The release of Megalomaniac as A Crow Left Of The Murder's first single implied that the newer record would have a harder edge than Incubus' previous CDs. It wasn't very well developed and Brandon Boyd's ranting was a little crazy but Megalomaniac had an energy and anger that was encouraging coming from the often laid back rock band. Talk Show On Mute shows that Crow Left Of The Murder doesn't completely lack the pleasant, spacy, mellow rockers that dominated the band's recent work. Talk Show On Mute has an easy, genial mood. It floats along inoffensively and has a decent flow. But even less happens on Talk Show On Mute than on other relaxed, midtempo songs like Drive, Wish You Were Here and Warning. Talk Show On Mute betrays a bit of narcissism on Boyd's part. The arrangement focuses on Boyd's vocal. The band is deferential to the point that it seems to have been decided that nothing musically interesting can interfere with appreciation of Boyd's brilliant lyric. To be fair to Boyd, his singing isn't narcissistic. He tries to sound humble to the point that his singing doesn't show any personality. Talk Show On Mute's music is smooth and well played but it's also pretty boring. On Talk Show On Mute, Boyd compares our society to the world in Orwell's 1984. His beef is with a country narcoticized by homogenized, cynically manufactured entertainment that pays "an audience to care." His solution is apparently to realize that "there's so much more." Unfortunately, Boyd's message is undermined by his bland, unvaried croon.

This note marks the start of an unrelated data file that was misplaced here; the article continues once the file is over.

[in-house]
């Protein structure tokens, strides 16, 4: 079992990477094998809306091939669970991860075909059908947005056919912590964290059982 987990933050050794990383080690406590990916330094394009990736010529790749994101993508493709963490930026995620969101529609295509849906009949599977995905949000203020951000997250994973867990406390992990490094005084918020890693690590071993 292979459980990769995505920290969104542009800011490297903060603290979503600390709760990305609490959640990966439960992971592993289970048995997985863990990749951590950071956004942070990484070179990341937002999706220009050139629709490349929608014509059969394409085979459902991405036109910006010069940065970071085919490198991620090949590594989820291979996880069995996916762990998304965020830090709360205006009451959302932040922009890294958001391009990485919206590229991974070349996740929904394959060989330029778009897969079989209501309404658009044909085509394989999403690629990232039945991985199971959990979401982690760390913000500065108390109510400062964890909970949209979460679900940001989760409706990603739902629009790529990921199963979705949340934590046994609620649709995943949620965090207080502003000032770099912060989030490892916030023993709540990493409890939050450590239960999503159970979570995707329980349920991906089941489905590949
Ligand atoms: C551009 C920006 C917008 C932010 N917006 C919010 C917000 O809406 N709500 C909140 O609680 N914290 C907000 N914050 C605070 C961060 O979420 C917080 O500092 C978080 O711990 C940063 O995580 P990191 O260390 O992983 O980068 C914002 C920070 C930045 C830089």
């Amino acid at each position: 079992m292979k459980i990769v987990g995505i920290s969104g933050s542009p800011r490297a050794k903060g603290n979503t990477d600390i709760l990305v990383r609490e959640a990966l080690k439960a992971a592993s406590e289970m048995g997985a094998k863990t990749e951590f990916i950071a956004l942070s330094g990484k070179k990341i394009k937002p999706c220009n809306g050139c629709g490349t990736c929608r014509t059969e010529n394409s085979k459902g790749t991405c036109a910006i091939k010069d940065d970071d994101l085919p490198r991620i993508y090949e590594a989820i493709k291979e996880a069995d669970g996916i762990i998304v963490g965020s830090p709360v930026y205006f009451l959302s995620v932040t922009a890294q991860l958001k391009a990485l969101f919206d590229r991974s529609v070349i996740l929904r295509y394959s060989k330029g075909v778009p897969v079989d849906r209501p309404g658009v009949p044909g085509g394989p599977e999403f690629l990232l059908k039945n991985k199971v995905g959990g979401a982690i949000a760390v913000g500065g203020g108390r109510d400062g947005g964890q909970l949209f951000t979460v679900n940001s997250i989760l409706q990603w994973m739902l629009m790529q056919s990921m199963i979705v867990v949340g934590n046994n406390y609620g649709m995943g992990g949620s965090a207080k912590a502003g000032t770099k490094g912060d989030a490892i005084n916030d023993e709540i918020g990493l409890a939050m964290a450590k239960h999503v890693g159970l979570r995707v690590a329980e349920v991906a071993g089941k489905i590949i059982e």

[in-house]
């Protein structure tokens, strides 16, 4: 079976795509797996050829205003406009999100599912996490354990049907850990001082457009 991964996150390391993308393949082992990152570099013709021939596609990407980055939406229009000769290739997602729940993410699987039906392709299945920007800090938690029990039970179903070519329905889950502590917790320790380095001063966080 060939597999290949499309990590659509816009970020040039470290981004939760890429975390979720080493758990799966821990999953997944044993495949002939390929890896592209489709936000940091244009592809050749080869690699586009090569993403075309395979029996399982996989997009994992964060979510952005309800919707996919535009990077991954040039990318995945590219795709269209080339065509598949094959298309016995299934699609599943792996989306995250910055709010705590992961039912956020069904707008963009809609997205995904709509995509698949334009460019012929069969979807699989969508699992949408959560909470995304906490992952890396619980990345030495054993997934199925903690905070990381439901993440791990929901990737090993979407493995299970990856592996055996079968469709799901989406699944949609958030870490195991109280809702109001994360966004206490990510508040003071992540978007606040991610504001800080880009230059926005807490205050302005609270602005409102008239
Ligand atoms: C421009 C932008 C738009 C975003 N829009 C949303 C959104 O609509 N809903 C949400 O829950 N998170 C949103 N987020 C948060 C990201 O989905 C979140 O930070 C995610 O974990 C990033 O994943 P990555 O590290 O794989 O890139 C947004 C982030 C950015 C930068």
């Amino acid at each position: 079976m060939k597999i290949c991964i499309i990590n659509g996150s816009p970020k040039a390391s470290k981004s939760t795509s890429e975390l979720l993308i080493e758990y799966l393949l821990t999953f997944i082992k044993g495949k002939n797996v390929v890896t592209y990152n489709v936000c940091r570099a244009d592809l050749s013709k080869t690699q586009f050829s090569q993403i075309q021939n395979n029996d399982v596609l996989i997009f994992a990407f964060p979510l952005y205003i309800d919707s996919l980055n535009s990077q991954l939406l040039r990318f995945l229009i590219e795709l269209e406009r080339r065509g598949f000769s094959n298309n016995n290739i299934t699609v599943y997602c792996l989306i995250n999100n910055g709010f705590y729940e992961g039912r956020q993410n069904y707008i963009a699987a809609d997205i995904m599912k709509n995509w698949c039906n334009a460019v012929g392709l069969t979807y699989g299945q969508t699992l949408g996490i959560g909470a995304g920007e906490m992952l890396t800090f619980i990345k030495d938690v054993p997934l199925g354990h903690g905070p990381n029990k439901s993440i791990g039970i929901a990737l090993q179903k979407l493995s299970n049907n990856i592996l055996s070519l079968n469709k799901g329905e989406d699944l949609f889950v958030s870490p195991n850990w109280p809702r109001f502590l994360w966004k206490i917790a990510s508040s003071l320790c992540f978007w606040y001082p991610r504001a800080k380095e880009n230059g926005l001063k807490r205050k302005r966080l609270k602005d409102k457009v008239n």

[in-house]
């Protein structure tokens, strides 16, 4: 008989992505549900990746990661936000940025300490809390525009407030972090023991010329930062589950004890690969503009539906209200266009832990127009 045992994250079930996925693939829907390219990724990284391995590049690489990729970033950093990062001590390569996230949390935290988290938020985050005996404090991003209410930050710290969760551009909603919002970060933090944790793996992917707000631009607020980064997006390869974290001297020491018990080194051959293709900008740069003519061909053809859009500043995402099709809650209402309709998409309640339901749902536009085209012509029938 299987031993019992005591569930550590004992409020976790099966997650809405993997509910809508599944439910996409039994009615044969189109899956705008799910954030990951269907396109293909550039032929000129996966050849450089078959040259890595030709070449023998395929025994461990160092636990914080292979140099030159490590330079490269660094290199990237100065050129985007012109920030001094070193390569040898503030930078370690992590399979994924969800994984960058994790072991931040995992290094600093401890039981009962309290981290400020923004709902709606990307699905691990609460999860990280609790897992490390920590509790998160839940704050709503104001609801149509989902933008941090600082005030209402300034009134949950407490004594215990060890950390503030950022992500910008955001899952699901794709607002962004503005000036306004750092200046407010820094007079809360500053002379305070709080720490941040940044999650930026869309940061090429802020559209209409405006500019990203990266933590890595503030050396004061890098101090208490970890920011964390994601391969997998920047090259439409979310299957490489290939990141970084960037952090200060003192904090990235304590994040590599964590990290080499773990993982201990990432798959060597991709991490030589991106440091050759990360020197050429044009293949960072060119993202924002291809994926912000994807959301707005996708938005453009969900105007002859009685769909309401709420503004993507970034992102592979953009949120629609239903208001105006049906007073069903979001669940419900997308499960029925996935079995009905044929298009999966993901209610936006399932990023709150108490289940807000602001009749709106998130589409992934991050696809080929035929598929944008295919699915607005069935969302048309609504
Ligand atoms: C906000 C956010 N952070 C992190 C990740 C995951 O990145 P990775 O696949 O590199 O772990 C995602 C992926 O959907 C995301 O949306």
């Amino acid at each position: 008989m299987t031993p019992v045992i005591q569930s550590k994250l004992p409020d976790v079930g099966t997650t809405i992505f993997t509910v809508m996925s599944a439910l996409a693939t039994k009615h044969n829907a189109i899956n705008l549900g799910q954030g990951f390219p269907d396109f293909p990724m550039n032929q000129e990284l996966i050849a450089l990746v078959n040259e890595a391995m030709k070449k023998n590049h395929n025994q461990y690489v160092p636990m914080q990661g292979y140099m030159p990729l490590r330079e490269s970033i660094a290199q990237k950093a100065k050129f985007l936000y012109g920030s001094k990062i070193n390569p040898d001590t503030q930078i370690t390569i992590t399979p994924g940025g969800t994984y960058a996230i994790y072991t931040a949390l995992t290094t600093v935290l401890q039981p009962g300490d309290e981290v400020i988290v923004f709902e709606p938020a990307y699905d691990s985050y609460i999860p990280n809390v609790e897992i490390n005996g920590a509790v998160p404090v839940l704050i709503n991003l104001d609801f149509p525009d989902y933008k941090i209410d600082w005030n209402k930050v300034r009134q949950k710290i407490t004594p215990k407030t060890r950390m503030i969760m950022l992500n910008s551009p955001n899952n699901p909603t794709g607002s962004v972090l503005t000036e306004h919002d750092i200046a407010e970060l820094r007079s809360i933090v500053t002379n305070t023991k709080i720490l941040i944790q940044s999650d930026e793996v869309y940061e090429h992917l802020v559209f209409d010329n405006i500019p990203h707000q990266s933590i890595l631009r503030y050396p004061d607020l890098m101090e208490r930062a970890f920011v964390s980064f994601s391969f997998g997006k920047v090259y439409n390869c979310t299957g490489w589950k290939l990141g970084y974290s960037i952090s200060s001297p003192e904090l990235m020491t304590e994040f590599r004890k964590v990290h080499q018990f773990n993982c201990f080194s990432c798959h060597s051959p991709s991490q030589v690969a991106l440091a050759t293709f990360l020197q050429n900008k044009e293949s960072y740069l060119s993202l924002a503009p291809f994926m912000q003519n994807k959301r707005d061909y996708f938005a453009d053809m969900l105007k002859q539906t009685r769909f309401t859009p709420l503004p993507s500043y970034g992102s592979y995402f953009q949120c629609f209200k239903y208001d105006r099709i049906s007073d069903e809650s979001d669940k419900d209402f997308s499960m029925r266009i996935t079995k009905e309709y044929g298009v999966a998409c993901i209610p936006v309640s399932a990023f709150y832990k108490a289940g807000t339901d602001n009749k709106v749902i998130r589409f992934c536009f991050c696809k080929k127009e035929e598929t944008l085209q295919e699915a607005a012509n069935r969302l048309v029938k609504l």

Incubus - Warning
Weeks on Chart: 21 Peak: # 18 (July 2002) buy it!
Incubus keep giving us likable, unremarkable atmospheric rock songs. Warning, third chart hit from the Morning View CD, is appealing. Warning is even more laid back than I Wish You Were Here and Nice To Know You but it has a similar vibe. On the verses, Brandon Boyd's vocal drifts along with some minimal guitar and sonic effects. The chorus, with Mike Einziger's electric guitar strumming, is harder and more focused, but the song retains it's dreamy feel. Warning is positive and spacy, advising that as you float "in this cosmic jacuzzi", "count your blessings", "don't ever let life pass you by" and love yourself. Warning seems intentionally inconsequential but it is quite appealing.